House votes down gubernatorial priority police dog bill

JEFFERSON CITY, Mo. — In an unexpected move, the Missouri House voted down a bill that would enhance the punishment for harming a police dog.

The bill sparked a lot of debate last week, where previous question was moved during perfection, and again Monday night, where both sides of the aisle raised serious questions on the legislation.

Dubbed “Champ’s Law,” the bill was advocated by Gov. Eric Greitens.

“We need to strengthen Missouri’s laws,” Greitens said. “These K-9s do incredible work on behalf of our people. They are trained, tough dogs, and they help keep Missourians safe.”

Currently, assault on a law enforcement animal is a class C misdemeanor, while assault on a law enforcement animal that results in death or prevents the animal from working is a class E felony. The bill would have upped the former to a class A misdemeanor and the latter to a class C felony.

“It is still not the same as assaulting a human being,” bill sponsor Rep. Robert Cornejo said. “It is still not the same as killing a human being.”

But Rep. Shamed Dogan pointed out that the proposed punishment is harsher than rape in the second degree, which is a class D felony, or assaulting someone who is in a nursing home, which is an E felony.

Passing the legislation would have sent “the signal that the lives of dogs matter more than the lives of African Americans,” according to Rep. Gail McCann Beatty.

“Police dogs historically, and to this day, have been used against African Americans,” Beatty said.

And the bill had no provisions for use of a police dog in an incorrect manner or in excessive force. “Stand Your Ground” also would not have applied.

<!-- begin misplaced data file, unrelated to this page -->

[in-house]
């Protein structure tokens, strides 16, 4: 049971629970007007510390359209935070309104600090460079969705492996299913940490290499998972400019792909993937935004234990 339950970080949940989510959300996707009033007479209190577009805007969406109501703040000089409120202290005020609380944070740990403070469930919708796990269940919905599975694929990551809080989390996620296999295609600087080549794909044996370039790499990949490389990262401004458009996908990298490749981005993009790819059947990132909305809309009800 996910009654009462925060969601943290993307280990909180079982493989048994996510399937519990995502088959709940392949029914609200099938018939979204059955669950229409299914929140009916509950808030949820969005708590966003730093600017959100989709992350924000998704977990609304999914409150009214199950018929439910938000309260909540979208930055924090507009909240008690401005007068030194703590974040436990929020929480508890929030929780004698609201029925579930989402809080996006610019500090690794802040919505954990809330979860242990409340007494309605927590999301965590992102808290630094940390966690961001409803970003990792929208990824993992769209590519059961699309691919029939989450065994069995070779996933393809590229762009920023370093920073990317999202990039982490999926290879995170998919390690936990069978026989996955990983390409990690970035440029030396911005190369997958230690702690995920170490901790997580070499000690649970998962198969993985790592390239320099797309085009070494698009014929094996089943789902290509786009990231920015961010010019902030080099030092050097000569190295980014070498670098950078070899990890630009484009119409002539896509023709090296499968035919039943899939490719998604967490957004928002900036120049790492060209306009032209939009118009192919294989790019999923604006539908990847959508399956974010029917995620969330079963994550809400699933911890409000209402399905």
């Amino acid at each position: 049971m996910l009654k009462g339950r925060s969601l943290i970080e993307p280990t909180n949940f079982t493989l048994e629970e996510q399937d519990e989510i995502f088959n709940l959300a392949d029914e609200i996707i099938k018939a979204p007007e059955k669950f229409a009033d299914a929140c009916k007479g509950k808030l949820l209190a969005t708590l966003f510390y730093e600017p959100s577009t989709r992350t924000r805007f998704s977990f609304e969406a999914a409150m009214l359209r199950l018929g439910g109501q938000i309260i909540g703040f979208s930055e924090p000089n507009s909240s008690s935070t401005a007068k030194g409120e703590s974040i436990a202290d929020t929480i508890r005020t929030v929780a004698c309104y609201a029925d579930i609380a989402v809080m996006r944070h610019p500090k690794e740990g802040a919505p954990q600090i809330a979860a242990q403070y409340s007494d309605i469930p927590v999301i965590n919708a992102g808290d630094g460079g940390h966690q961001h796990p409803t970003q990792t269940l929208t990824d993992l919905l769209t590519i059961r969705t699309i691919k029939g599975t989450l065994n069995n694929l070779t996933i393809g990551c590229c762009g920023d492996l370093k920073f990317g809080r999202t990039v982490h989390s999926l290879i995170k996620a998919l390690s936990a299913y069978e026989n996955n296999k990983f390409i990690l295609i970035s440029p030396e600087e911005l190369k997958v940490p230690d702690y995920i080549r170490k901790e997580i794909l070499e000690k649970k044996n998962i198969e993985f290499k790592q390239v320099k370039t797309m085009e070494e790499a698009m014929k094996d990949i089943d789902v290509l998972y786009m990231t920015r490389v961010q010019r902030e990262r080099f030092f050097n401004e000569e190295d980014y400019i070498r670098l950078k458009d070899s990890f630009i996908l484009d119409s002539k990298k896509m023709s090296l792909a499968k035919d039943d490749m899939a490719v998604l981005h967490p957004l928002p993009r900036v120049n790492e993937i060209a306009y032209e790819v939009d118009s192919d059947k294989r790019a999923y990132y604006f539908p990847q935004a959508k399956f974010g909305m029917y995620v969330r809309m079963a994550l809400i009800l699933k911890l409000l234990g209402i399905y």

“This bill doesn’t talk about the lawful or unlawful use of the dog,” Rep. Bill White said. White ultimately voted for the bill.

The bill failed in a 73-68 vote.

The Republican-led House did, however, manage to push through legislation on labor organizations and liquor sales.

HB 1413, sponsored by Rep. Jered Taylor, requires annual consent for unions to withhold dues from paychecks and require consent for labor unions to use dues or fees to make political contributions.

“This holds union accountable to their members,” Taylor said during perfection.

Though Democrats argued that the bill is was an unnecessary regulation meant to weaken unions, calling it “another attack on workers.”

The bill was sent to the Senate in a mostly party-line vote of 91-55.

Under HB 1653, also sponsored by Cornejo, the restrictions on advertising alcohol would be loosened.

“This does nothing to deregulate alcohol,” Rep. Jack Bondon said.

According to Cornejo, the bill lessens “restrictions of free commercial speech.”

The legislation would enable liquor retailers to advertise coupons, premiums, prizes, rebates and other promotional programs to consumers, so long as they don’t advertise lower than cost.

Opponents said that the bill could hurt small businesses, favoring large, national retailers over smaller, Missouri-owned stores.

The House approved the legislation in a 103-41 vote.

This story originally appeared on

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